The Lake Chad region continues to face large-scale humanitarian needs as a result of the long-running violence associated with Boko Haram. The recent months have seen an increase in attacks, especially in northeastern Nigeria.
The ongoing trend of return of Nigerian refugees continues. Most returnees arrive with serious humanitarian needs including food, water, shelter and health. This is putting a tremendous strain on the communities hosting returnees who are already struggling with limited resources.
A cholera outbreak has been reported in Borno State by the State Ministry of Health. WFP is coordinating with Health and WASH sector partners to support the response.
The Lake Chad Basin region faces a dire humanitarian situation as a result of the long-running violence associated with Boko Haram. The recent months have seen an intensification of attacks by Boko Haram, especially in northeastern Nigeria, with repeated strikes around Maiduguri and nearby internally displaced persons (IDP) sites. More than 2.3 million people are displaced across the region. According to OCHA, food insecurity and malnutrition have reached critical levels across the four countries of the Lake Chad Basin. Over seven million food-insecure people are classified as being at crisis and emergency levels, of whom 5.2 million are in Nigeria’s northeast, with 1.5 million in Cameroon, 340,000 in Niger, and 123,000 in Chad.
Insecurity continue to cause population movements in the Lake Chad Basin and increase protection concerns. The withdrawal of the Multinational Joint Task Force (MNJTF) troops from certain conflict-hit localities across the region during the current rainy season has prompted populations to move to other areas for safety. The insecurity is posing challenges to WFP operations.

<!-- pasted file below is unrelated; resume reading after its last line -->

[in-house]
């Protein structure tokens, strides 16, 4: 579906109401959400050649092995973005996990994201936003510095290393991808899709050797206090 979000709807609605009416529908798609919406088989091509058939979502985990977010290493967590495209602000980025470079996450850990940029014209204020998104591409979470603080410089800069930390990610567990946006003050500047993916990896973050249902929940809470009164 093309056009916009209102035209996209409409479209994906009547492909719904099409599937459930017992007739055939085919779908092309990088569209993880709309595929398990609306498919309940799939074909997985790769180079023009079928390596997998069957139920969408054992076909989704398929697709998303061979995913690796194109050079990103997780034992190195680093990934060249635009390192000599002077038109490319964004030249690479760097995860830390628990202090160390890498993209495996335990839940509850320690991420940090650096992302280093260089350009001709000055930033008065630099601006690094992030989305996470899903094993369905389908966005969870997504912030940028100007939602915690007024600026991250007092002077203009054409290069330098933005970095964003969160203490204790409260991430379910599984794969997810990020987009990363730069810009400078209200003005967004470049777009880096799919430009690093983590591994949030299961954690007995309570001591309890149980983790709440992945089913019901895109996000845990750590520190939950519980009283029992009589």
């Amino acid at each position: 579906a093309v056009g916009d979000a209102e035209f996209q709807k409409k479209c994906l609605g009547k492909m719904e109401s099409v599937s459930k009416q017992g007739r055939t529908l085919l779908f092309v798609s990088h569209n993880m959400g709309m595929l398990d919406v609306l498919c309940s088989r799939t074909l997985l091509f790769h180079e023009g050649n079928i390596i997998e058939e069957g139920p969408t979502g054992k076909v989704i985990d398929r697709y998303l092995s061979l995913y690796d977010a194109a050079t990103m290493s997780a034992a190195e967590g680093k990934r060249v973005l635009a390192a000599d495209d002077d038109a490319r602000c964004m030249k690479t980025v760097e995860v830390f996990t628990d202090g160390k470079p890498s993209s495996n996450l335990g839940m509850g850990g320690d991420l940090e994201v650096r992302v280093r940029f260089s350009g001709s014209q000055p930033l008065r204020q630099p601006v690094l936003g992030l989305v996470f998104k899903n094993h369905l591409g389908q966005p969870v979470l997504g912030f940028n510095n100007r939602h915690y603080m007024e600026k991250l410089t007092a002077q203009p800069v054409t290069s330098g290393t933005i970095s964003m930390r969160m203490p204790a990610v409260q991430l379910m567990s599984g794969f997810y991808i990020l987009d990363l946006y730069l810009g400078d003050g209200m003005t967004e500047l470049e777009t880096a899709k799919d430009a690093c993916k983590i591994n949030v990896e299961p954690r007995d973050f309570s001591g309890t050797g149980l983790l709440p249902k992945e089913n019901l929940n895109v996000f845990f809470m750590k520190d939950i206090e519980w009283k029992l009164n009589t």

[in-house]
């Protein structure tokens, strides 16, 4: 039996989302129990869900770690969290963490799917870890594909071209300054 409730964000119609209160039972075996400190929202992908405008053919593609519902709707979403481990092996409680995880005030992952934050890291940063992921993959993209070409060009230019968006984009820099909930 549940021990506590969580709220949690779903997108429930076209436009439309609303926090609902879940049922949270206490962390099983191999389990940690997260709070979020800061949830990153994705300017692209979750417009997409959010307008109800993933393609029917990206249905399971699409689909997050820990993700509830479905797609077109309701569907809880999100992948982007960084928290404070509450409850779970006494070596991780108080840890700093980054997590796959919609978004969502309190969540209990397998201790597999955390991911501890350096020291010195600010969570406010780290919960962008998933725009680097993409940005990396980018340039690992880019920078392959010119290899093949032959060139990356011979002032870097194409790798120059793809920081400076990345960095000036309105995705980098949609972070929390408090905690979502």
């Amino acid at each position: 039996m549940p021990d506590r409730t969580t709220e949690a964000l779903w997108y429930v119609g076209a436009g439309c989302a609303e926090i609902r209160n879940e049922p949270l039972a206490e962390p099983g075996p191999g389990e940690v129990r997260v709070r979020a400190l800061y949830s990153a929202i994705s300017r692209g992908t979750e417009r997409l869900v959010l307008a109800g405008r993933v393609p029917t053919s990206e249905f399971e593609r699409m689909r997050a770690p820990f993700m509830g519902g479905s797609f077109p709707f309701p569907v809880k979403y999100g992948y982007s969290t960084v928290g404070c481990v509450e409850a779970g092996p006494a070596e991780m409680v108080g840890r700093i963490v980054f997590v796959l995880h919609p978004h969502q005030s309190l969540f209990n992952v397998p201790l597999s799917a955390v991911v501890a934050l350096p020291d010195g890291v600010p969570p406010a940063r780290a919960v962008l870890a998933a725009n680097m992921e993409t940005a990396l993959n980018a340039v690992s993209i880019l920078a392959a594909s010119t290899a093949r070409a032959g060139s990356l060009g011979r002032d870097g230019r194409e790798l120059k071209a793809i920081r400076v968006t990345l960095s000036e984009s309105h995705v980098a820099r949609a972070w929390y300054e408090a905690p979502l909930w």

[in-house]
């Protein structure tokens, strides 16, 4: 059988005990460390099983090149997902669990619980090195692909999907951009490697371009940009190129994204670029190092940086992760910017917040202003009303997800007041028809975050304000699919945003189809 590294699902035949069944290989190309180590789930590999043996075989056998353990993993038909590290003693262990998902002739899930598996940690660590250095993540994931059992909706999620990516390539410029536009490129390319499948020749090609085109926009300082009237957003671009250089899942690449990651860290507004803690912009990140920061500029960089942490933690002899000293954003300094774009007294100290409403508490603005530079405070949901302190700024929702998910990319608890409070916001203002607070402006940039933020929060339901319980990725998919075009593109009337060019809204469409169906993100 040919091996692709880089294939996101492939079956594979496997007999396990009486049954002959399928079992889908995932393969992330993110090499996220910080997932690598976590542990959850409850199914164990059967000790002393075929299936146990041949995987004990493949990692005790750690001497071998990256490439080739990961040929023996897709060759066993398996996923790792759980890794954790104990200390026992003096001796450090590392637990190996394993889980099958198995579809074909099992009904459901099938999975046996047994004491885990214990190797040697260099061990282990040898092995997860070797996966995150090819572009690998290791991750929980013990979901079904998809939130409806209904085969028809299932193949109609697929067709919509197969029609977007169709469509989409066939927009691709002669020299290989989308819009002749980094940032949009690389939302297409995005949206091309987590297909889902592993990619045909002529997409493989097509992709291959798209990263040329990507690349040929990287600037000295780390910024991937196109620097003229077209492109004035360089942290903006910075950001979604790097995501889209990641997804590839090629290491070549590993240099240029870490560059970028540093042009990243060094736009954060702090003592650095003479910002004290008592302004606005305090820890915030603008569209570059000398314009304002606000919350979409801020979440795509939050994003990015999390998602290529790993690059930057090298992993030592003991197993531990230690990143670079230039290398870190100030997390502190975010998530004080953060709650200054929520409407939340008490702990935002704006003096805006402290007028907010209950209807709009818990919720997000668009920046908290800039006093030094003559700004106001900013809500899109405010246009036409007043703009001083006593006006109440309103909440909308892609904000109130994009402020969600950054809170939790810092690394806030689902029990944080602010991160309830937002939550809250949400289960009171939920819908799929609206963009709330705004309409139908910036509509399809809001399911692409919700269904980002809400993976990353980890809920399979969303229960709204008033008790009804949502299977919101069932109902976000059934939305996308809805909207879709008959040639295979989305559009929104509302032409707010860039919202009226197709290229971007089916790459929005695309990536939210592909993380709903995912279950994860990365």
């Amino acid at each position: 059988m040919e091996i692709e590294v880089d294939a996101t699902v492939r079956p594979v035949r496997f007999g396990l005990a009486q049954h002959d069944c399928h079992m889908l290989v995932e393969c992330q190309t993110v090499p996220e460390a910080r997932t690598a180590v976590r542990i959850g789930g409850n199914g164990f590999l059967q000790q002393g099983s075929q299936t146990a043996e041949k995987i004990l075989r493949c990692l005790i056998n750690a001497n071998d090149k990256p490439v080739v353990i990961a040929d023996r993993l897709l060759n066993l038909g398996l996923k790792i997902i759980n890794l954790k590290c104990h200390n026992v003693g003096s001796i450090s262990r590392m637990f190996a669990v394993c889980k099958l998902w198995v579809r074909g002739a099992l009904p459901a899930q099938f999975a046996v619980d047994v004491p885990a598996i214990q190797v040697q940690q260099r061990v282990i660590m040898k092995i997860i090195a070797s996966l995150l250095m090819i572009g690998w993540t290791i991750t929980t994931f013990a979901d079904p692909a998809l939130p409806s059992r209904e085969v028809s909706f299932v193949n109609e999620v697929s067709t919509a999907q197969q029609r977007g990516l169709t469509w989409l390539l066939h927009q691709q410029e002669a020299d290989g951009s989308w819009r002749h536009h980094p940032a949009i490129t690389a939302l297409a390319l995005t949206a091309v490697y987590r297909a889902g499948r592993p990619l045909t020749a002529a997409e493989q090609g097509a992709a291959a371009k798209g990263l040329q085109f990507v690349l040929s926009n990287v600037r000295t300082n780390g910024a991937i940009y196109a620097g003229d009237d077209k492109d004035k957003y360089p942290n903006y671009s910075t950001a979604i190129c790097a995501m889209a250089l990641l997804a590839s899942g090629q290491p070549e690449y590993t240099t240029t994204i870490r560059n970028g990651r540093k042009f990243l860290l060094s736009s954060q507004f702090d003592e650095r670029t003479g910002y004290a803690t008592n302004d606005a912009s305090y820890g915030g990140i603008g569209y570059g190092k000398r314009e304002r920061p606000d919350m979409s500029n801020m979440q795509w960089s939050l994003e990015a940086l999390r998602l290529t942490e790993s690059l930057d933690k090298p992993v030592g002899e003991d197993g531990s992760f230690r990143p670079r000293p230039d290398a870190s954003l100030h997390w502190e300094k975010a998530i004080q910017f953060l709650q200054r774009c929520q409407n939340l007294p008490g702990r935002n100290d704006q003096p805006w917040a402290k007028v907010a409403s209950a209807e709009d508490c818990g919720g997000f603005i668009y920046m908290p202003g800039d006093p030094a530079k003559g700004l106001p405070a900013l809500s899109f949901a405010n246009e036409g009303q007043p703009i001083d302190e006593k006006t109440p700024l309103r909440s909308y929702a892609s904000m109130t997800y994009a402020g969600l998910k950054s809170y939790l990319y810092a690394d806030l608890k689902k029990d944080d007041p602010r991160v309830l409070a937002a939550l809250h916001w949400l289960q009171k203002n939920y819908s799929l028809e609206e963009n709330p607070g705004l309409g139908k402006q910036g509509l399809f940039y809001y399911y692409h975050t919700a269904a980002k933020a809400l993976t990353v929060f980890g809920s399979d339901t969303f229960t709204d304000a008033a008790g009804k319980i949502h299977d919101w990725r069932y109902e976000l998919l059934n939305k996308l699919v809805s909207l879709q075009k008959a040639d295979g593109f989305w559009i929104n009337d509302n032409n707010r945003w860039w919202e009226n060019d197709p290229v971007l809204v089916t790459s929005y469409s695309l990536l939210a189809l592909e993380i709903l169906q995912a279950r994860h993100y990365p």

According to FEWS NET, despite favourable expectations for agroclimatic conditions in the Lake Chad Basin, populations will continue to experience acute food insecurity through the remainder of the lean season due to conflict, with the persistent risk of famine and critical levels of acute food insecurity in inaccessible areas of northeastern Nigeria.
The ongoing trend of refugee returns from Cameroon, Niger and Chad is putting additional pressure on the limited infrastructures in the bordering towns of Banki, Gamboru, Ngala, Damasak and Pulka in Nigeria, and compounding the food and nutrition crisis. Representatives from Cameroon, Nigeria and UNHCR met between 10-12 August to make recommendations on the returns of Nigerian refugees from Cameroon which have been mostly uncoordinated and spontaneous.
Health actors continue to scale up health and water, sanitation and hygiene (WASH) activities in response to the cholera outbreak in northeastern Nigeria’s Borno State. The first case was recorded on 16 August 2017. Since then over 530 suspected cases have been reported, including 23 deaths (4.3 per cent fatality rate), mainly in Muna Garage, a camp hosting about 20,000 people in Maiduguri in Borno State. WFP is collaborating with Health and WASH sector partners to support the response. Food is being delivered to Muna Garage IDP camp for distribution to around 100 people affected by the cholera outbreak.
Flooding in several localities across the Lake Chad Basin is hampering the provision of relief assistance to thousands of displaced people at a time when food insecurity is at its peak.